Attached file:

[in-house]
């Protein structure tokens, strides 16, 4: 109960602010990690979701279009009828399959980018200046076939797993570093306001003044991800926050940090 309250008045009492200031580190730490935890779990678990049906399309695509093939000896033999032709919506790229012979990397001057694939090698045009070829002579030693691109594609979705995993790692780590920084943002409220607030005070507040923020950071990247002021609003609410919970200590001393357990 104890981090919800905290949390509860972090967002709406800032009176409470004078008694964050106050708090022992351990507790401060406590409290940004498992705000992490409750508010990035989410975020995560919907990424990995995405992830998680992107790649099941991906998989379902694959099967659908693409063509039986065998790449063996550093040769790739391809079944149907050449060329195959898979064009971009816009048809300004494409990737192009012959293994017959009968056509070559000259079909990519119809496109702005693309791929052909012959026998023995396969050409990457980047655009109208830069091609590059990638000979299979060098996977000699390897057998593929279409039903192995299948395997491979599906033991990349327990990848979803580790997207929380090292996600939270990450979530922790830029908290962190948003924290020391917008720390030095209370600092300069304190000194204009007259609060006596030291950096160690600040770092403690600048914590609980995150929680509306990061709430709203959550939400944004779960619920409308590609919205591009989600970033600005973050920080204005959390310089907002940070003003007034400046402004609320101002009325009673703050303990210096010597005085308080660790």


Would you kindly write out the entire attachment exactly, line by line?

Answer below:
[in-house]
């Protein structure tokens, strides 16, 4: 109960602010990690979701279009009828399959980018200046076939797993570093306001003044991800926050940090 309250008045009492200031580190730490935890779990678990049906399309695509093939000896033999032709919506790229012979990397001057694939090698045009070829002579030693691109594609979705995993790692780590920084943002409220607030005070507040923020950071990247002021609003609410919970200590001393357990 104890981090919800905290949390509860972090967002709406800032009176409470004078008694964050106050708090022992351990507790401060406590409290940004498992705000992490409750508010990035989410975020995560919907990424990995995405992830998680992107790649099941991906998989379902694959099967659908693409063509039986065998790449063996550093040769790739391809079944149907050449060329195959898979064009971009816009048809300004494409990737192009012959293994017959009968056509070559000259079909990519119809496109702005693309791929052909012959026998023995396969050409990457980047655009109208830069091609590059990638000979299979060098996977000699390897057998593929279409039903192995299948395997491979599906033991990349327990990848979803580790997207929380090292996600939270990450979530922790830029908290962190948003924290020391917008720390030095209370600092300069304190000194204009007259609060006596030291950096160690600040770092403690600048914590609980995150929680509306990061709430709203959550939400944004779960619920409308590609919205591009989600970033600005973050920080204005959390310089907002940070003003007034400046402004609320101002009325009673703050303990210096010597005085308080660790």